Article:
The next wave of lifespan-extending research doesn’t focus on food or exercise, but instead takes a more philosophical approach. Turns out, if you can answer the question "Why am I here?" you’ll live longer.
A new study published in Psychological Science claims that those who believe they have a purpose in life will live longer. Researchers pored over data from a large-scale aging study called "Midlife in the United States" and found that of the 6,000 participants, those who said they had a purpose lived an average of 15% longer than those who didn’t – a significant enough number to add a few extra years.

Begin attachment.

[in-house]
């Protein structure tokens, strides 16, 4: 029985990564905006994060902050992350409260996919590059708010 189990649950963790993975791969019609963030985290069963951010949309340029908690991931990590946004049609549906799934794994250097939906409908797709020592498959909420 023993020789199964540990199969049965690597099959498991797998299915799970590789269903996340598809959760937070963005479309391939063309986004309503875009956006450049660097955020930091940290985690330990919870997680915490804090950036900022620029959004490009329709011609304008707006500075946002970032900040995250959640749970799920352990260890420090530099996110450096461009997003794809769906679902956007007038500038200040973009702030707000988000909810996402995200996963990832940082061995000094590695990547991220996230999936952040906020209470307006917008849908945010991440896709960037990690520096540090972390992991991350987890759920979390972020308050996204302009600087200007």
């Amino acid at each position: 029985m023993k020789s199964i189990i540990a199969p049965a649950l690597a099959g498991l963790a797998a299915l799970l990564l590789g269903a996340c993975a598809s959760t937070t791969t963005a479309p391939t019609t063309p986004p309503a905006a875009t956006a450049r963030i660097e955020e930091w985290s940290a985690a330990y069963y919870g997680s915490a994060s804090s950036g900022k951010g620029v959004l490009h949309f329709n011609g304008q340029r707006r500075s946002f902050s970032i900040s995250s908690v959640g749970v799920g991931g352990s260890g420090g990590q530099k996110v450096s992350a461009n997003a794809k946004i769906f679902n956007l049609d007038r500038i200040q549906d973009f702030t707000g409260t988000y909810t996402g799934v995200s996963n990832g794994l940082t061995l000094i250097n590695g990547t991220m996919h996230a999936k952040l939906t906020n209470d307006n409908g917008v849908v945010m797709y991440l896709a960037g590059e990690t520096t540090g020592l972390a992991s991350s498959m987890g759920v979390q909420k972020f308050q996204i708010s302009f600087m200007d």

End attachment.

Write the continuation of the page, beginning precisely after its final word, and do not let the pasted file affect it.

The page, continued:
According to lead researcher Patrick Hill, who spoke with NPR, people’s sense of purpose can vary widely.
“Hill says it could be as simple as making sure one's family is happy,” the article says. “It could be bigger, like contributing to social change. It could be more self-focused, like doing well on the job. Or it could be about creativity.”
Plus, it doesn’t matter when you find that sense of purpose. It could happen when you're just starting college or deep into your retirement years. “It could be in their 20s, 50s or 70s,” NPR says.
What does matter is having a sense of direction. So tap into your inner-philosopher and nab a few extra years.